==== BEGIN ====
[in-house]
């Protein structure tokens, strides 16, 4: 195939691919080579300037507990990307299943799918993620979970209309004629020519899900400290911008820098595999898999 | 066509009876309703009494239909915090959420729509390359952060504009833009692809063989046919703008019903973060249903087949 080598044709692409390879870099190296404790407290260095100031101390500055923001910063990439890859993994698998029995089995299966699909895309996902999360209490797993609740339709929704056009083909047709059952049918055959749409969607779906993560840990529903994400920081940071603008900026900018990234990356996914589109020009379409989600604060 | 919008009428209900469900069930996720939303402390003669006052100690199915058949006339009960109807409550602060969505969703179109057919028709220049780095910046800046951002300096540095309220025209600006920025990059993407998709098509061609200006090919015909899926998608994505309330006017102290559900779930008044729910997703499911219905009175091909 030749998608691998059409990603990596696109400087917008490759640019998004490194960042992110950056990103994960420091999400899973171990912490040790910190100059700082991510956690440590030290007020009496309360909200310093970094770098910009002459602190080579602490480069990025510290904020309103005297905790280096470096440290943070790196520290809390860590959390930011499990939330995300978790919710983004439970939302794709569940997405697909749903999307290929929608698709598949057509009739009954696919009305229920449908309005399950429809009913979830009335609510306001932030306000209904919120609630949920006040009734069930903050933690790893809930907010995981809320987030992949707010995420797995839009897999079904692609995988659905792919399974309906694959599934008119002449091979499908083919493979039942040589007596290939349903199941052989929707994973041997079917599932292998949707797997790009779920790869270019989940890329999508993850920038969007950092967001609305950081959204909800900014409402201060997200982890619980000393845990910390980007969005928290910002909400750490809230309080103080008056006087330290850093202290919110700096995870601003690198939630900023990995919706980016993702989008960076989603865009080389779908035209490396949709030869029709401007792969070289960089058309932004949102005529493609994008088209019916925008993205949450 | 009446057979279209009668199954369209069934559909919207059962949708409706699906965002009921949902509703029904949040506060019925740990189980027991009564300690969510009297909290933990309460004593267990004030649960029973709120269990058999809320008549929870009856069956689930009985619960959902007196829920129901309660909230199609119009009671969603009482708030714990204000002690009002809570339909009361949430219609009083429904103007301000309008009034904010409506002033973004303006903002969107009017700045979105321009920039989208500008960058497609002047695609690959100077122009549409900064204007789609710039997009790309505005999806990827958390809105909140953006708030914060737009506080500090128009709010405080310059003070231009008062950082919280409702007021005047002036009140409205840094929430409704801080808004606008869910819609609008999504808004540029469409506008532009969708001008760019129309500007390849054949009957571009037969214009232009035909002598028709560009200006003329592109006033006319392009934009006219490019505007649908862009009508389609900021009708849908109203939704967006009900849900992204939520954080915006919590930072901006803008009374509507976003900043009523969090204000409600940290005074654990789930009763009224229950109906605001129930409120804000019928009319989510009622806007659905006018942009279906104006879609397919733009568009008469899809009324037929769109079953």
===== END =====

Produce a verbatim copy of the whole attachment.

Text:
[in-house]
């Protein structure tokens, strides 16, 4: 195939691919080579300037507990990307299943799918993620979970209309004629020519899900400290911008820098595999898999 | 066509009876309703009494239909915090959420729509390359952060504009833009692809063989046919703008019903973060249903087949 080598044709692409390879870099190296404790407290260095100031101390500055923001910063990439890859993994698998029995089995299966699909895309996902999360209490797993609740339709929704056009083909047709059952049918055959749409969607779906993560840990529903994400920081940071603008900026900018990234990356996914589109020009379409989600604060 | 919008009428209900469900069930996720939303402390003669006052100690199915058949006339009960109807409550602060969505969703179109057919028709220049780095910046800046951002300096540095309220025209600006920025990059993407998709098509061609200006090919015909899926998608994505309330006017102290559900779930008044729910997703499911219905009175091909 030749998608691998059409990603990596696109400087917008490759640019998004490194960042992110950056990103994960420091999400899973171990912490040790910190100059700082991510956690440590030290007020009496309360909200310093970094770098910009002459602190080579602490480069990025510290904020309103005297905790280096470096440290943070790196520290809390860590959390930011499990939330995300978790919710983004439970939302794709569940997405697909749903999307290929929608698709598949057509009739009954696919009305229920449908309005399950429809009913979830009335609510306001932030306000209904919120609630949920006040009734069930903050933690790893809930907010995981809320987030992949707010995420797995839009897999079904692609995988659905792919399974309906694959599934008119002449091979499908083919493979039942040589007596290939349903199941052989929707994973041997079917599932292998949707797997790009779920790869270019989940890329999508993850920038969007950092967001609305950081959204909800900014409402201060997200982890619980000393845990910390980007969005928290910002909400750490809230309080103080008056006087330290850093202290919110700096995870601003690198939630900023990995919706980016993702989008960076989603865009080389779908035209490396949709030869029709401007792969070289960089058309932004949102005529493609994008088209019916925008993205949450 | 009446057979279209009668199954369209069934559909919207059962949708409706699906965002009921949902509703029904949040506060019925740990189980027991009564300690969510009297909290933990309460004593267990004030649960029973709120269990058999809320008549929870009856069956689930009985619960959902007196829920129901309660909230199609119009009671969603009482708030714990204000002690009002809570339909009361949430219609009083429904103007301000309008009034904010409506002033973004303006903002969107009017700045979105321009920039989208500008960058497609002047695609690959100077122009549409900064204007789609710039997009790309505005999806990827958390809105909140953006708030914060737009506080500090128009709010405080310059003070231009008062950082919280409702007021005047002036009140409205840094929430409704801080808004606008869910819609609008999504808004540029469409506008532009969708001008760019129309500007390849054949009957571009037969214009232009035909002598028709560009200006003329592109006033006319392009934009006219490019505007649908862009009508389609900021009708849908109203939704967006009900849900992204939520954080915006919590930072901006803008009374509507976003900043009523969090204000409600940290005074654990789930009763009224229950109906605001129930409120804000019928009319989510009622806007659905006018942009279906104006879609397919733009568009008469899809009324037929769109079953």